As the 2009 season ends Monday for the TCU football team, Andy Dalton's 2010 Heisman Trophy candidacy begins.
The Horned Frogs' junior quarterback received nary a vote for the Heisman Trophy this season, despite leading his team to its first undefeated regular season since 1938.
He'll lead the the third-ranked, an unbeaten Frogs against also flawless, and sixth-ranked Boise State in the Fiesta Bowl.
Dalton threw for 22 touchdown passes and only five interceptions. He also has rushed for 522 yards and three more TDs.
What does a guy have to do to get one measly vote in this country?
Ralph Nader gets votes all the time when he runs for President. People actually voted for John McCain because of Sarah Palin. Jesse "The Body" Ventura actually won an election, for goodness sake.
Dalton's exposure suffers from a college football double whammy—he plays for a non-BCS school who is part of a television package that can be seen only in sparsely populated areas in the the Mountain Time Zone, and certain parts of Siberia.
My apologies to The mtn. network, but it's true.
Why else would Stanford running back Toby Gerhart and Nebraska destructive tackle (defensive tackle doesn't seem appropriate) Ndamukong Suh finish second and third, respectively, in Heisman voting while Dalton gets the goose egg?
Stanford and Nebraska, both—ahem—BCS teams, combined for a respectable 18-9 record this season, but come on; we're talking about the Heisman, not respectability. Er, I mean, since when do players on four and five loss teams get a lot of Heisman votes?
Not that the Horned Frogs seem overly concerned about their under-the-radar QB.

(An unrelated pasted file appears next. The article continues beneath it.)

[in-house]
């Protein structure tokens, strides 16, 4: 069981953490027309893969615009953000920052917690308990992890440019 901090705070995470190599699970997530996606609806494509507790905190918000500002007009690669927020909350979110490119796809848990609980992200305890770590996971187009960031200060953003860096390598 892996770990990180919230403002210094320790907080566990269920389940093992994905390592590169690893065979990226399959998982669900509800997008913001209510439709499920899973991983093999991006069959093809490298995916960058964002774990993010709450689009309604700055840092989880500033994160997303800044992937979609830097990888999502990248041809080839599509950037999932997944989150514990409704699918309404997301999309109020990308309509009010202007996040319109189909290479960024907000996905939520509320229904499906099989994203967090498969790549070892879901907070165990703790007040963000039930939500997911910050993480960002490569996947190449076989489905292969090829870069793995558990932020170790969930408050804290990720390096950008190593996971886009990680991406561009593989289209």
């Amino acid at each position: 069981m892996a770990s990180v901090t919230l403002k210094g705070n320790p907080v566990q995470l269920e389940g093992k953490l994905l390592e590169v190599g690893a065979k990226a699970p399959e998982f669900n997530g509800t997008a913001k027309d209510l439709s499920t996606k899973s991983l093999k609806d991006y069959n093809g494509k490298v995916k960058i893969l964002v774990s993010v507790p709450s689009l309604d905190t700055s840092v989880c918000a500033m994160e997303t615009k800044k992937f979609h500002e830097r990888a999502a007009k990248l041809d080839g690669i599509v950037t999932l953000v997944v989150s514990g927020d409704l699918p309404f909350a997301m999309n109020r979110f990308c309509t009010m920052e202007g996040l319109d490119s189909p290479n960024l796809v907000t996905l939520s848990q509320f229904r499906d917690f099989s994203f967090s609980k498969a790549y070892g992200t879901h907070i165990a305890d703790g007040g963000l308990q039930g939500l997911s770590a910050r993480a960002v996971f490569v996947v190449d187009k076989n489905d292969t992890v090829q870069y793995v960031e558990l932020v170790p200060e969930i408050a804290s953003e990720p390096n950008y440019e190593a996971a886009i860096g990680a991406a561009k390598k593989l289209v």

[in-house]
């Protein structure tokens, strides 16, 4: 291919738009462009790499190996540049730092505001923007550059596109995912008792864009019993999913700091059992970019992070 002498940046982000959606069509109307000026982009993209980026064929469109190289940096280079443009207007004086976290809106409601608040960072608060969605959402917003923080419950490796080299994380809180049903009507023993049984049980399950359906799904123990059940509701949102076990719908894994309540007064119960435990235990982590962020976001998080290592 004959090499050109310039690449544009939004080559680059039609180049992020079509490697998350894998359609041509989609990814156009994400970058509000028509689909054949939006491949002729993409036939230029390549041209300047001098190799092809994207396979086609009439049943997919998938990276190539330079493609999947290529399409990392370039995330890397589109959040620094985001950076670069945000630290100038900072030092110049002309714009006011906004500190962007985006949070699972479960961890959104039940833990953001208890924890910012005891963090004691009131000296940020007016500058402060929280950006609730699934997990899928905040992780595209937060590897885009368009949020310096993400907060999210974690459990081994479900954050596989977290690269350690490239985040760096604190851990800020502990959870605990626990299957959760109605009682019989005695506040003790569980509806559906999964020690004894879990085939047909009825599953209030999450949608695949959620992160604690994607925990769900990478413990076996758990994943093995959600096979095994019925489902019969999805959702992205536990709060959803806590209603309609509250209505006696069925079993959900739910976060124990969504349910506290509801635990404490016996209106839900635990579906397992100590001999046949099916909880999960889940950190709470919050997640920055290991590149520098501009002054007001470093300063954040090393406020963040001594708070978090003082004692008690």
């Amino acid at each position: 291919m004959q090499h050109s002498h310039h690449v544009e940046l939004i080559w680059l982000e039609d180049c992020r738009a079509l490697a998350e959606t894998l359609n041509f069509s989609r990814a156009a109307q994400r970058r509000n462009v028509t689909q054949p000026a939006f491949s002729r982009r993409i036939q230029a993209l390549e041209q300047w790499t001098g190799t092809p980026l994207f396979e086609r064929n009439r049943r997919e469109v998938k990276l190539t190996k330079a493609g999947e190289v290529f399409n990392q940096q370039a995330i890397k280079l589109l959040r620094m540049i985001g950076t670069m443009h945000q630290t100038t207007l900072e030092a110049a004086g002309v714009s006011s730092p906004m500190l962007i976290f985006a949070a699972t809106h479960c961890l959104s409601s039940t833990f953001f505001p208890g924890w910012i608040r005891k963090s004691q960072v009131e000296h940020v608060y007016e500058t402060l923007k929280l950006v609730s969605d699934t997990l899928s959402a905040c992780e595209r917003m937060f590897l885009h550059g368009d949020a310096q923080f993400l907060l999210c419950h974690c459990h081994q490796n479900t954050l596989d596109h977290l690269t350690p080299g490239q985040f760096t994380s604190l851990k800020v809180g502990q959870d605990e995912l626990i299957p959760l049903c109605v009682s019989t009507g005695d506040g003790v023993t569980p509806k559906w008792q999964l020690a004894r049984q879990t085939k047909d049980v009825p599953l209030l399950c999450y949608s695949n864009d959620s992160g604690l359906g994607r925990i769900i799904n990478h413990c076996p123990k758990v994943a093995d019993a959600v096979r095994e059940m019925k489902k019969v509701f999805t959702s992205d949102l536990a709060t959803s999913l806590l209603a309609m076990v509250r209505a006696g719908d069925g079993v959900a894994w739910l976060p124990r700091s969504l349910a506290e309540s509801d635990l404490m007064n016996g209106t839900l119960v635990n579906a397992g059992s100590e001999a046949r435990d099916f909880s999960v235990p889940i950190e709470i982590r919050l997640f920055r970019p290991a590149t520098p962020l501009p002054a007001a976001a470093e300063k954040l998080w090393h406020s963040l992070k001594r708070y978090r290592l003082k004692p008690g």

Coach Gary Patterson was asked in a conference call near the end of the regular season whether he was surprised at Dalton's lack of popularity in the race for the biggest individual award.
"Yeah, but he started late," Patterson said. "That's the name of the game. I feel bad for him. For us, what we need to do is to make sure we keep his name in front of people and he keeps winning, and give him an opportunity his senior year to maybe do some things special.
"I think he's taken a great approach to it. He's been about the team which is what he's been about all the time. He hasn't even mentioned it to me, which states even more what kind of person he is and what kind of player he is."
Granted, Dalton's stats aren't as eye-popping as some of the other candidates this year. He has passed for "only" 2,484 yards. When your offense averages 256.5 rushing yards per game, the ball doesn't have to go through the air that often.
Texas' Colt McCoy had 3,156 passing yards with 27 TDs and 12 interceptions, and ran for 348 yards and three TDs. Florida's Tim Tebow had 2,413 passing yards with 18 TDs and five interceptions, but he had 856 rushing yards and 13 TDs.
Houston's Case Keenum had video-game numbers in the regular season—5,449 passing yards, 43 TDs and nine interceptions. But 222 yards with one TD and six picks in a 47-20 loss to Air Force in the Armed Forces Bowl, saddled Keenum with his fourth loss of the year.
Boise State sophomore Kellen Moore—who'll take center stage Monday opposite Dalton—threw for 3,325 yards with 39 TDs and just three interceptions.
Which makes the Fiesta Bowl huge for Dalton's 2010 hopes. A lot more people will be watching the Fiesta Bowl than just the greater Laramie, Wyo., area that tunes in for the annual TCU-Wyoming war on The mtn.
Dalton's 2010 Heisman candidacy will be off and running if he can outshine Moore, and the Horned Frogs can dominate the Broncos.
There is that small matter of current Heisman holder Mark Ingram of Alabama returning in 2010—as well as Gerhart. Then again, we all saw how much more scrutiny Florida QB Tim Tebow faced after winning the Heisman in 2007.
The same raised expectations will be on Gerhart (see McCoy).
As Patterson said, as long as TCU keeps winning with Dalton at the helm, the QB may be having a fiesta of a different sort next December.
We'll find out Monday if Dalton is ready for his meet-and-greet.